When ideology collides: A tale of two parties

At one point in time, George Washington, Alexander Hamilton and James Madison all wrote about the dangers of factions (political parties) in American politics. That was before President Washington's farewell address. As a final statement, after promising to only serve two terms, he reiterated the importance of keeping America’s government non-partisan -- but that didn't last. Hamilton and Jefferson got into a feud and ended up starting the two-party system that they argued against in previous writings.

So that's how it started and ever since 1792, factions have existed in American politics. Although we have gone through four different party systems, the same general idea of the Democratic and Republican parties have existed for centuries. So, is this a good thing?

Although it is nearly impossible to get elected without belonging to one of the parties, it would be better if we had more independent figures in our government. Every representative or senator, who is representing the Democratic or Republican, Party – who is representing us -- is also representing their political party. If they want to gain more power in government, they also need to listen to their party. Political representatives can't spread independent stances on issues and need to stay obedient to higher leadership.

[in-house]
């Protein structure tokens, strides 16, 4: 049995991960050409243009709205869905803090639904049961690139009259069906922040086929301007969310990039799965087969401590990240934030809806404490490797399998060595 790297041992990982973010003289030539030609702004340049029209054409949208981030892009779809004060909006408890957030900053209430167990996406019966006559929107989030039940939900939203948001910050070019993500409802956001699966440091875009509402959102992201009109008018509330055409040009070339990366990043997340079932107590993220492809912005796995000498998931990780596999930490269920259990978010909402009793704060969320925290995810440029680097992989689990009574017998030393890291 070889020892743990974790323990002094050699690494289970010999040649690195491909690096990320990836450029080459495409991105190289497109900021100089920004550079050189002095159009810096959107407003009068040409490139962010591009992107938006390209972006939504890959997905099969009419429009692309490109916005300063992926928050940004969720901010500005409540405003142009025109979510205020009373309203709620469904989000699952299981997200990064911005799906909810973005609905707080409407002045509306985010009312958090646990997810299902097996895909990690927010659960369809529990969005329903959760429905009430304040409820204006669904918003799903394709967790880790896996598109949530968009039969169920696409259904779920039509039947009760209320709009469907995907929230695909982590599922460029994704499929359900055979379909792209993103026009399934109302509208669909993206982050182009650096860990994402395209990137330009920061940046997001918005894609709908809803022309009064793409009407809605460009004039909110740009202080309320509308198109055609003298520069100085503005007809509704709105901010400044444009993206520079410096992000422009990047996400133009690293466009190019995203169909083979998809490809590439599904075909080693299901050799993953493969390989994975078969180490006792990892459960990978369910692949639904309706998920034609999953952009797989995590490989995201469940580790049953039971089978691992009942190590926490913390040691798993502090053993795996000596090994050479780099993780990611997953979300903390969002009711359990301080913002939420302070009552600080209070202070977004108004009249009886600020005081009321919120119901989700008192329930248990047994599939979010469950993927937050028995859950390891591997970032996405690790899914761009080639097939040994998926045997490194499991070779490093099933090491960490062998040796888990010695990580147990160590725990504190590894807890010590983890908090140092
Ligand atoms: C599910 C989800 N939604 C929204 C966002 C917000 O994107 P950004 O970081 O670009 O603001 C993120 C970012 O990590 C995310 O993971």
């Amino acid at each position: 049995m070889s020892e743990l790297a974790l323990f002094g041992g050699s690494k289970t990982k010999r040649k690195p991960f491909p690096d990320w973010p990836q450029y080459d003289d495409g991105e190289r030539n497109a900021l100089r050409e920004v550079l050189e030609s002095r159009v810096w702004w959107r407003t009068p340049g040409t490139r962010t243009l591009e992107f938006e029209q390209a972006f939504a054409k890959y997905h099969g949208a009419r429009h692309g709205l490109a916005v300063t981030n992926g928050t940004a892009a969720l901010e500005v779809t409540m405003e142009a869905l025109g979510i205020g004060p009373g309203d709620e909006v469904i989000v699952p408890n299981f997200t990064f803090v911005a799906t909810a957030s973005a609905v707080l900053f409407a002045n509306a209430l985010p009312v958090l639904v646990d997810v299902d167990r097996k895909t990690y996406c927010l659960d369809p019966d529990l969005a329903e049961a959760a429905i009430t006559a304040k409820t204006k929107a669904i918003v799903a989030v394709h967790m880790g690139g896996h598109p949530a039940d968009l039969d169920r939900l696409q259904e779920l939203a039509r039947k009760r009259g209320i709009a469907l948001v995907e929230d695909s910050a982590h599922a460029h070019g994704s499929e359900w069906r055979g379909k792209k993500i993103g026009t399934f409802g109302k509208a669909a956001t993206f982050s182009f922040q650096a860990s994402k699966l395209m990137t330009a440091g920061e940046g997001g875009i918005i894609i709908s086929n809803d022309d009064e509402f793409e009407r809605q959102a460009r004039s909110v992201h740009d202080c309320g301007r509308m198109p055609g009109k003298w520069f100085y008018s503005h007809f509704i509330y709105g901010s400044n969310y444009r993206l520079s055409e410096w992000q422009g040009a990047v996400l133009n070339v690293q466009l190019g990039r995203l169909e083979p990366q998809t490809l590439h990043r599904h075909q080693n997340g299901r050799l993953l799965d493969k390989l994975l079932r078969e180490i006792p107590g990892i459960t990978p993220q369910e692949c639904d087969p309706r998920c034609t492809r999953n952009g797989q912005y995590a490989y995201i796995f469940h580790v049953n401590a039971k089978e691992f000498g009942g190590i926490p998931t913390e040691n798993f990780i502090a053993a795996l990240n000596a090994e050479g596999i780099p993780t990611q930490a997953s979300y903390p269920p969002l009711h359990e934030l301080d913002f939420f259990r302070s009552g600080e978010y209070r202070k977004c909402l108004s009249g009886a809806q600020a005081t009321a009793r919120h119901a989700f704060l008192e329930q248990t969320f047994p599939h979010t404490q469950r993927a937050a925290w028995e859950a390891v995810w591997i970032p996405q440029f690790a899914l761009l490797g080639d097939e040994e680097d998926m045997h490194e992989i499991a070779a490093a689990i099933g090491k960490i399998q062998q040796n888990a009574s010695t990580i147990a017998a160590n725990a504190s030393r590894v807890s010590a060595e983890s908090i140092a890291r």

Let's take healthcare for example. This is an example of two party politics. Paul Ryan is the leader of the Republican Party, telling Republicans to vote “yes” on the new healthcare bill that is coming through the House of Representatives. On the other hand, Nancy Pelosi, leader of the Democratic Party in the House, is telling Democrats to vote “no” on the proposed bill. If members of the parties decide not to vote on party lines, they can lose their chance at gaining leadership, as well as funding for their next campaign. So, in this situation, is your candidate really voting in your best interest?

At the same time, the political parties are not getting anything done. Each party is fighting instead of trying to work together and get issues solved in our government. As I'm writing, Speaker Ryan is arguing with President Trump over getting the health care repeal passed. Instead of all politicians working together to get good legislation passed, they heavily push their side on issues and don't leave room for compromise.

Although money and power can sway candidates to act more in their own interest than yours, voting can help put more accountable people into government – those who are fighting to help you rather than themselves. This is an issue that affects members of both parties and doesn’t get the news coverage that it should. If we don’t get more accountability for party control in government, we will never be able to move past the system that only allows two agendas to fight one another.

By electing more officials who don’t take large donations and run independent or with a third party, we can diversify Congress and the executive while creating more room for compromise.

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